“YES, GOD, YES”
Masturbation for Girls
“Yes, God, Yes” is the film debut of Karen Maine and it is a confident, biting look at a teenager discovering her own body and beliefs. When Alice (Natalia Dyer) re-watches the sex scene from the film “Titanic”, she feels unsure what her body is telling her while she watches this scene over and over. She, however, is sure that she’ll be going straight to hell if she acts on them om how she feels about what she sees.
Early on in the film, Alice and her friends are lectured by their teacher, Father Murphy (Timothy Simons) that boys are like microwaves and girls are like ovens, they take longer to turn on. The film presents a unique and thoughtful look at a woman discovering her body and what turns her on. in the all so funny awkward teenage ways.
Sixteen-year-old Alice has always been a good Catholic girl. But when an AOL chat turns racy, she discovers masturbation and becomes filled with guilt. She navigates the weird wide spectrum of AOL chat rooms and meets a man who sends her photos that begin her sexual awakening.Seeking redemptionas she attempts to question her sexuality, Alice attends a weekend camp designed to make her feel closer to God and to gain more meaning in her life. She tries to suppress her urges, but it isn’t easy, especially after a cute boy starts flirting with her. Alice’s sense of shame grows when she uncovers a shocking truth about the retreat’s most devout people. Desperate and confused, she flees and meets an unlikely ally who offers an alternative view of what it means to be good. For the first time, Alice realizes she can decide for herself what to believe and finally gets the release she needs.
Writer/director Karen Maine has a keen eye for comedy in a form that we don’t see too often. Set in 2001 during the AOL/AIM era where you didn’t know who the hell you were chatting with, Alice reaches her sexual awakening through the power of AOL. Once Alice opens a chat and sees a sexual act, her hormones scream out and her awakening is immediately followed by guilt as a child of God and translates into her school life, which is not only full of hypocrites, but also very gossipy where Alice becomes the target of a rumor involving a sexual term that she has no idea about.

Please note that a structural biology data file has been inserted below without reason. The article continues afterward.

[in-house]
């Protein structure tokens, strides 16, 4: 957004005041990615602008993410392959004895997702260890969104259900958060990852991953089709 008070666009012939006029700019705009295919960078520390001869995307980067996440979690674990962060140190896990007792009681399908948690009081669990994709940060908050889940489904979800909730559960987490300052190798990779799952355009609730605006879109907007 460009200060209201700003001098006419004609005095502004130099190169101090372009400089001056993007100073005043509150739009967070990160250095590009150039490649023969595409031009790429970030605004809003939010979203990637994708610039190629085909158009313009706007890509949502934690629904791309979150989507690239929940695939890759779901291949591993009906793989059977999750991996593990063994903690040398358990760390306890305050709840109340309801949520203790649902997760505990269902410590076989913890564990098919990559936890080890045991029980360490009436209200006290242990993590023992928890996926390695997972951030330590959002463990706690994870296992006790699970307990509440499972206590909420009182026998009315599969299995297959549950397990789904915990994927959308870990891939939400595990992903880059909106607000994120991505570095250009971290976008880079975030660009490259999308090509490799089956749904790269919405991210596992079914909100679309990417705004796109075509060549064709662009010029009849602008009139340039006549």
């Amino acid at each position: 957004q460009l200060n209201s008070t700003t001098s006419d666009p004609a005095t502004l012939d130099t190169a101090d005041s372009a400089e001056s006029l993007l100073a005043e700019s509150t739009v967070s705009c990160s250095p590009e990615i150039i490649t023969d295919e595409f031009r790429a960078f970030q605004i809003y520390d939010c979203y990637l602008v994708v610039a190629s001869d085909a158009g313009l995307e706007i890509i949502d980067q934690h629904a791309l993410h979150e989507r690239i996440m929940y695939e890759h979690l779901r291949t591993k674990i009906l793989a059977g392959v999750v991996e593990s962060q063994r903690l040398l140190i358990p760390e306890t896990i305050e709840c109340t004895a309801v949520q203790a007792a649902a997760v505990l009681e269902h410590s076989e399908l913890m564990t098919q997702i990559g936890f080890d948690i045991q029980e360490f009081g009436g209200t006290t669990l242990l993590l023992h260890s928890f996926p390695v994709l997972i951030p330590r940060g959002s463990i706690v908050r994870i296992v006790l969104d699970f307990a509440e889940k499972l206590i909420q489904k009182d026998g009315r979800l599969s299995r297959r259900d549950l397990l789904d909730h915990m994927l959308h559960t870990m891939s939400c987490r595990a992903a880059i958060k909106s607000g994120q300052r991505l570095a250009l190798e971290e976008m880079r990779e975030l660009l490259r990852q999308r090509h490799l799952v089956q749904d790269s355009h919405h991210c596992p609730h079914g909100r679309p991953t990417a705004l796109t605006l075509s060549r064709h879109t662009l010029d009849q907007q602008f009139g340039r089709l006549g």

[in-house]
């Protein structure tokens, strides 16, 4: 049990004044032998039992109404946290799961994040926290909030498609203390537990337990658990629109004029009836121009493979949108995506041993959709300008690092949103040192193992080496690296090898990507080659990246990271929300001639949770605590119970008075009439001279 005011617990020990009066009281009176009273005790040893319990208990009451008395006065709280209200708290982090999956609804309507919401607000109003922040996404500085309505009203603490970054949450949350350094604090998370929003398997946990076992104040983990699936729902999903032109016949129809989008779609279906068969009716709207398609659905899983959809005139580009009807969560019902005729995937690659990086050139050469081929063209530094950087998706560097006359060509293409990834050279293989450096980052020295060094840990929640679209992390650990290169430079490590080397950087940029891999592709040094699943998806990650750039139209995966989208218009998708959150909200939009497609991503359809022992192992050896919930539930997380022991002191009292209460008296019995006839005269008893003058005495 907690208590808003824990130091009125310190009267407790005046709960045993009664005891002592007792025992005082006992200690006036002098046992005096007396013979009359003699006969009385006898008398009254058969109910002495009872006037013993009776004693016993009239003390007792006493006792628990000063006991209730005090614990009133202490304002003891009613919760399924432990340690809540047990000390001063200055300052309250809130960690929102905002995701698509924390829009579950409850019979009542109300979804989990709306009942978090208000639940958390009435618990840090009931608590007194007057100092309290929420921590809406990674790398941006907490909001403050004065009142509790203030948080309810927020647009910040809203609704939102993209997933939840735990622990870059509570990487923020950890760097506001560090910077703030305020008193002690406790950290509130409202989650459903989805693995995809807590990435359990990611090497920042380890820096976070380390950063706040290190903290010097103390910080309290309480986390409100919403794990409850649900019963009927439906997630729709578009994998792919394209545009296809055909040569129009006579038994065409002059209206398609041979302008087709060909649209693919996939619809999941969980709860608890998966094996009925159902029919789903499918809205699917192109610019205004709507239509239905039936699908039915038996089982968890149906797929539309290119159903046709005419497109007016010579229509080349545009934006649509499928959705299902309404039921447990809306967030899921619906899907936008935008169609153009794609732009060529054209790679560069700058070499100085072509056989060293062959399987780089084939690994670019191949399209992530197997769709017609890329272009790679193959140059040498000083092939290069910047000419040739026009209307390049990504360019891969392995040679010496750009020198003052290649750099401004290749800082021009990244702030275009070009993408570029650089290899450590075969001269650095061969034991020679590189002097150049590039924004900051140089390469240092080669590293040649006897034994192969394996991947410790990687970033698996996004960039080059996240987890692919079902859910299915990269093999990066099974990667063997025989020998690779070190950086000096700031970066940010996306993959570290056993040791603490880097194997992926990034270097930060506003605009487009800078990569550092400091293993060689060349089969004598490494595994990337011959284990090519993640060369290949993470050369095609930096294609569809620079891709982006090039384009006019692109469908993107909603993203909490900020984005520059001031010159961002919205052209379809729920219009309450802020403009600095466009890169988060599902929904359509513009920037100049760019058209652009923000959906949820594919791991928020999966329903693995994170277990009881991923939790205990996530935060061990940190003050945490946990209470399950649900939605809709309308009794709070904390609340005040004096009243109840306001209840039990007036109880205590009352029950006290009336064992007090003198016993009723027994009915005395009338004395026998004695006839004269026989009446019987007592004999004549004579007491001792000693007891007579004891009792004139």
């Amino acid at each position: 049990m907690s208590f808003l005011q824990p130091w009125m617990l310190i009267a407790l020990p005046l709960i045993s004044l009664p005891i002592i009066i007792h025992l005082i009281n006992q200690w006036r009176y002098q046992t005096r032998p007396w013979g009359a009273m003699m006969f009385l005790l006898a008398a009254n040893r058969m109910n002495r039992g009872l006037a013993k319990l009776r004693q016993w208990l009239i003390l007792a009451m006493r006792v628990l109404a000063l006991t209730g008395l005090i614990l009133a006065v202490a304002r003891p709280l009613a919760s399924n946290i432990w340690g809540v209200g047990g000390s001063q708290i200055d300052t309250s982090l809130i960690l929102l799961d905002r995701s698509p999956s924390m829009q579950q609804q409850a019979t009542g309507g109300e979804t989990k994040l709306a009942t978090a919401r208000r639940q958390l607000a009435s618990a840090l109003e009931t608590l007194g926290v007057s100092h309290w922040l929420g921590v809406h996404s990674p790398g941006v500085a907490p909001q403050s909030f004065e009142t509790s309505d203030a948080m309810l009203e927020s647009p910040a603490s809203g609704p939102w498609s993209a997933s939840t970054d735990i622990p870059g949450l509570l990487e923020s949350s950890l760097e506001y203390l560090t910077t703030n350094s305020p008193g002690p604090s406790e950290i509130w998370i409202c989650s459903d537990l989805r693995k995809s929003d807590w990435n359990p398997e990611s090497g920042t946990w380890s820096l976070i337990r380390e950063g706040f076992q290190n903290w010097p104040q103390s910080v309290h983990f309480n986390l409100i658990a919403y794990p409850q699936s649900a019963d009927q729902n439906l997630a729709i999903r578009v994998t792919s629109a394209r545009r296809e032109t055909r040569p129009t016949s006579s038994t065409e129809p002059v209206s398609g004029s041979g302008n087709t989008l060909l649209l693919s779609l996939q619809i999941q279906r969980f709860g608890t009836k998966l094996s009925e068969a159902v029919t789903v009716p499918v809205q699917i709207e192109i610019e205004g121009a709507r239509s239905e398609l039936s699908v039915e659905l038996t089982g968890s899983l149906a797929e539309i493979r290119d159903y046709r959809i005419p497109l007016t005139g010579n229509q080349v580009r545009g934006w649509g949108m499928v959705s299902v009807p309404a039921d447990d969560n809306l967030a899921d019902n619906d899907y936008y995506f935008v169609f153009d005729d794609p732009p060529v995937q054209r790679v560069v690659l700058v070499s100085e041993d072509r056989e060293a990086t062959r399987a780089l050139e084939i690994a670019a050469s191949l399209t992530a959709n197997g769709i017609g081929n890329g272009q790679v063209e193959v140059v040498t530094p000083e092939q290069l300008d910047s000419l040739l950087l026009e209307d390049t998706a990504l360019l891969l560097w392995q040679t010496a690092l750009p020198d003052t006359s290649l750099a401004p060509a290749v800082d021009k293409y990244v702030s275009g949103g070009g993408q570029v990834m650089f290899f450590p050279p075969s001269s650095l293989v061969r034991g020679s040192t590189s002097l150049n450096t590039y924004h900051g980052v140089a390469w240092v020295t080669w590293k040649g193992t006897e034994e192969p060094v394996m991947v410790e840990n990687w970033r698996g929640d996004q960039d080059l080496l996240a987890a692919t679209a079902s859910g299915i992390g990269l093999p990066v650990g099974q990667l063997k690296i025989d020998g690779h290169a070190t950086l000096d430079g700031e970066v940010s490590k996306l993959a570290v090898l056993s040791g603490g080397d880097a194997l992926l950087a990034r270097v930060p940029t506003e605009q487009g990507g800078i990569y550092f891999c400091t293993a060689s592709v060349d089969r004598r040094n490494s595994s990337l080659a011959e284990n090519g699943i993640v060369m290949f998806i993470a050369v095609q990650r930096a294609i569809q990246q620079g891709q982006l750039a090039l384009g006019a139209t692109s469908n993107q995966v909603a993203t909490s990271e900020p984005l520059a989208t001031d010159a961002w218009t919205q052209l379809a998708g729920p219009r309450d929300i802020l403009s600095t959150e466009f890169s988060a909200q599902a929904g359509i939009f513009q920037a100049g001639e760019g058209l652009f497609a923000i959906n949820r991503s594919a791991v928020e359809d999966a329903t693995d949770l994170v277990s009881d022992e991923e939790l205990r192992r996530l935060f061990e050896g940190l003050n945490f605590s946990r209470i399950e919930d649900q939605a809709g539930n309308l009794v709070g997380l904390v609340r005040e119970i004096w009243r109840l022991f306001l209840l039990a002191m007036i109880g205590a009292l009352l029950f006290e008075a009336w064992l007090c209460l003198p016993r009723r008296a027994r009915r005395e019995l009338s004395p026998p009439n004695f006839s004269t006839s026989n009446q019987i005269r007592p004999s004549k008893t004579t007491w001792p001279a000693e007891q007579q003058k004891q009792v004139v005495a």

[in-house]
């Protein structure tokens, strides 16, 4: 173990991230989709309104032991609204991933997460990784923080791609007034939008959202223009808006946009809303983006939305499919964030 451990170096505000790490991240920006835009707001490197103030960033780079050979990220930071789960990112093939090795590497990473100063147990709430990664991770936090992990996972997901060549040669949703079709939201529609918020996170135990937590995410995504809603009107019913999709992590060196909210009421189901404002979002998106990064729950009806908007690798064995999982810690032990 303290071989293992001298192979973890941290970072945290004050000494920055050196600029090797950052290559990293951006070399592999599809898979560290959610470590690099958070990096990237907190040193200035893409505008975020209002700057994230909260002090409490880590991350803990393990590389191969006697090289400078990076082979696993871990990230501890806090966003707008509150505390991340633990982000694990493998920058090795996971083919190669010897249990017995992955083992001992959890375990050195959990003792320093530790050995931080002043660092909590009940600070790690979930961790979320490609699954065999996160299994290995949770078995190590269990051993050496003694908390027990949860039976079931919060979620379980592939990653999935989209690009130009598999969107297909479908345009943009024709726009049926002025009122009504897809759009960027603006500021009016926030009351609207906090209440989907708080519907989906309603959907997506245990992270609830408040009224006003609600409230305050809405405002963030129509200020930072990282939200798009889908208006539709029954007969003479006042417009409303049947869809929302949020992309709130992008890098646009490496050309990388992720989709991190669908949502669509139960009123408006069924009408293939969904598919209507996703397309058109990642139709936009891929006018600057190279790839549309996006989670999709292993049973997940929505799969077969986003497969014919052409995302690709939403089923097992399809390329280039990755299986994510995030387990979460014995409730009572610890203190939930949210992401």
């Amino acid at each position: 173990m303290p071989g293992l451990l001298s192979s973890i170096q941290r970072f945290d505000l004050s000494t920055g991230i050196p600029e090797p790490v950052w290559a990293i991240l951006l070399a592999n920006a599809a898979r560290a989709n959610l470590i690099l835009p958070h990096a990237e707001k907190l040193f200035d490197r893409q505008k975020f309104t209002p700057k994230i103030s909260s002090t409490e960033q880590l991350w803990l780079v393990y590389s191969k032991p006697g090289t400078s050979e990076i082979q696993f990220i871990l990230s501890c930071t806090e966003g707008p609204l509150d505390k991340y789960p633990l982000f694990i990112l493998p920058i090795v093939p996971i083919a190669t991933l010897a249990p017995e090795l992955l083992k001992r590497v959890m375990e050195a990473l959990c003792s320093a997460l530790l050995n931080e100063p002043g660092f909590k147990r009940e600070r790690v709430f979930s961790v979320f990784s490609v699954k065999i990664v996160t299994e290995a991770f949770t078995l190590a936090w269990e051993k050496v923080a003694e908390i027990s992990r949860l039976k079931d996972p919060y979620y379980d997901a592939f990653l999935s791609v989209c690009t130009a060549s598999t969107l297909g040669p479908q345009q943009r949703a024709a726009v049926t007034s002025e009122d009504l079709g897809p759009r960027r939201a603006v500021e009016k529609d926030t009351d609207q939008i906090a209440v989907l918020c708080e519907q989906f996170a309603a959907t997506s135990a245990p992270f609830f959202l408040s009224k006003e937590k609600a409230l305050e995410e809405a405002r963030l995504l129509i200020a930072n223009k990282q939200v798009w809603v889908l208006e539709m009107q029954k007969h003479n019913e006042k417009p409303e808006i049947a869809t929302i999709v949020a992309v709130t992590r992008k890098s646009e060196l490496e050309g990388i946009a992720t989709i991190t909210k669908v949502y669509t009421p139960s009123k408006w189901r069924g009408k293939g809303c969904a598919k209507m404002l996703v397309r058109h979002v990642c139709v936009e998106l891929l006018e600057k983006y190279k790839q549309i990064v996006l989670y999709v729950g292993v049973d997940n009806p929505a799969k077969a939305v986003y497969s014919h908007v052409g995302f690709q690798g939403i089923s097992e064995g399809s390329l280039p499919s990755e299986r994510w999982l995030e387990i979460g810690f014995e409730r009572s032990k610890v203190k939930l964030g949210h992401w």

Natalia Dyer performs with restrained comedic brilliance that showcases the uncomfortableness of high school and the interesting self-discovery that follows. The film is filled with sharp writing that takes more than a few pokes at the idea that sex outside of marriage (even masturbation) will send one to hell. The film finally gives young women a movie that shows it’s okay to figure out what you like and believe in on your own terms.
The film is short, smart, and it gets to the point in just 78 minutes. The script is strong and director Maine goes deep into the parts of our adolescence that we’re often afraid to express and share. What makes the film even more hilarious is the religious aspect. Whenever raunchiness is applied, it’s an authentic surprise to progress the story and the results are hysterical but never sacrificing charm as it captures the awkwardness and non-certainty of adolescence in a swiftly-paced story.
The emotional details are right on, as Alice bears witness to the contradictions and outright hypocrisy of those around her in abiding God’s will and while the confusion may be temporarily painful, the need to form her own opinion will prove invaluable later. “Yes, God, Yes” captures the uncertainty of those post-pubescent years. It’s a “naughty but nice” coming-of-age story.